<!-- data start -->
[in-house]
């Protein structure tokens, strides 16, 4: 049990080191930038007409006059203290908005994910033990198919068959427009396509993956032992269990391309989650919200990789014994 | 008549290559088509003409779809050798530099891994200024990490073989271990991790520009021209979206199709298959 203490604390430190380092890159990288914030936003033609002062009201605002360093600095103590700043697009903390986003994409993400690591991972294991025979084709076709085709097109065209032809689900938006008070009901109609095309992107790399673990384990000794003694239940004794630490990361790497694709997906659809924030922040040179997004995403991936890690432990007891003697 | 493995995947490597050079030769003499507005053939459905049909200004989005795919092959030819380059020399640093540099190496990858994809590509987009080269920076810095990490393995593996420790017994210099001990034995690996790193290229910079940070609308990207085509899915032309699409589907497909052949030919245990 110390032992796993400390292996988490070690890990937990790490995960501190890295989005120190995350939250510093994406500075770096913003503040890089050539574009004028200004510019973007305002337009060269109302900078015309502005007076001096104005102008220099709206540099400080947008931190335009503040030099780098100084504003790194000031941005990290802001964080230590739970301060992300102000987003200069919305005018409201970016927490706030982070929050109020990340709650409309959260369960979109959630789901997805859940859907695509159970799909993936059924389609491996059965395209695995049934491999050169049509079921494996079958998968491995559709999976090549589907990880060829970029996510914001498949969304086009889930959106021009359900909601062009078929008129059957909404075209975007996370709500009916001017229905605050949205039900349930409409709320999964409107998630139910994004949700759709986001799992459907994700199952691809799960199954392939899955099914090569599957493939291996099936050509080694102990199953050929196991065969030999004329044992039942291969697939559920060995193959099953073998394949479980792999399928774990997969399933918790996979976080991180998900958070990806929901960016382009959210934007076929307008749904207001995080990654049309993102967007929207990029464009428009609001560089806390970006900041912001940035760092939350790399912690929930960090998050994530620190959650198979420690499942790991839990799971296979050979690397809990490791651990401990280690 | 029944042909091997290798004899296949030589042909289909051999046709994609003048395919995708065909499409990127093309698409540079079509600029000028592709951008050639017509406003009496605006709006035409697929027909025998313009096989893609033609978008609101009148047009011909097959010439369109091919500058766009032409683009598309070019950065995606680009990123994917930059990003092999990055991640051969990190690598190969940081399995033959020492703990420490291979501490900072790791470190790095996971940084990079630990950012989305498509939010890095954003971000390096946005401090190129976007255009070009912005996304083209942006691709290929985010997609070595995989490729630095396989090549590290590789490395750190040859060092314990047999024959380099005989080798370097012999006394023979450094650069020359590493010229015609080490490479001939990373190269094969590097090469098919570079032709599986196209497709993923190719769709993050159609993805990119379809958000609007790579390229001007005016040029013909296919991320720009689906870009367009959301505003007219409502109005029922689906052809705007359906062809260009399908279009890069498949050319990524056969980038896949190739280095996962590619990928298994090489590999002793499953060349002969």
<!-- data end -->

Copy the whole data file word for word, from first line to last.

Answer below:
[in-house]
């Protein structure tokens, strides 16, 4: 049990080191930038007409006059203290908005994910033990198919068959427009396509993956032992269990391309989650919200990789014994 | 008549290559088509003409779809050798530099891994200024990490073989271990991790520009021209979206199709298959 203490604390430190380092890159990288914030936003033609002062009201605002360093600095103590700043697009903390986003994409993400690591991972294991025979084709076709085709097109065209032809689900938006008070009901109609095309992107790399673990384990000794003694239940004794630490990361790497694709997906659809924030922040040179997004995403991936890690432990007891003697 | 493995995947490597050079030769003499507005053939459905049909200004989005795919092959030819380059020399640093540099190496990858994809590509987009080269920076810095990490393995593996420790017994210099001990034995690996790193290229910079940070609308990207085509899915032309699409589907497909052949030919245990 110390032992796993400390292996988490070690890990937990790490995960501190890295989005120190995350939250510093994406500075770096913003503040890089050539574009004028200004510019973007305002337009060269109302900078015309502005007076001096104005102008220099709206540099400080947008931190335009503040030099780098100084504003790194000031941005990290802001964080230590739970301060992300102000987003200069919305005018409201970016927490706030982070929050109020990340709650409309959260369960979109959630789901997805859940859907695509159970799909993936059924389609491996059965395209695995049934491999050169049509079921494996079958998968491995559709999976090549589907990880060829970029996510914001498949969304086009889930959106021009359900909601062009078929008129059957909404075209975007996370709500009916001017229905605050949205039900349930409409709320999964409107998630139910994004949700759709986001799992459907994700199952691809799960199954392939899955099914090569599957493939291996099936050509080694102990199953050929196991065969030999004329044992039942291969697939559920060995193959099953073998394949479980792999399928774990997969399933918790996979976080991180998900958070990806929901960016382009959210934007076929307008749904207001995080990654049309993102967007929207990029464009428009609001560089806390970006900041912001940035760092939350790399912690929930960090998050994530620190959650198979420690499942790991839990799971296979050979690397809990490791651990401990280690 | 029944042909091997290798004899296949030589042909289909051999046709994609003048395919995708065909499409990127093309698409540079079509600029000028592709951008050639017509406003009496605006709006035409697929027909025998313009096989893609033609978008609101009148047009011909097959010439369109091919500058766009032409683009598309070019950065995606680009990123994917930059990003092999990055991640051969990190690598190969940081399995033959020492703990420490291979501490900072790791470190790095996971940084990079630990950012989305498509939010890095954003971000390096946005401090190129976007255009070009912005996304083209942006691709290929985010997609070595995989490729630095396989090549590290590789490395750190040859060092314990047999024959380099005989080798370097012999006394023979450094650069020359590493010229015609080490490479001939990373190269094969590097090469098919570079032709599986196209497709993923190719769709993050159609993805990119379809958000609007790579390229001007005016040029013909296919991320720009689906870009367009959301505003007219409502109005029922689906052809705007359906062809260009399908279009890069498949050319990524056969980038896949190739280095996962590619990928298994090489590999002793499953060349002969």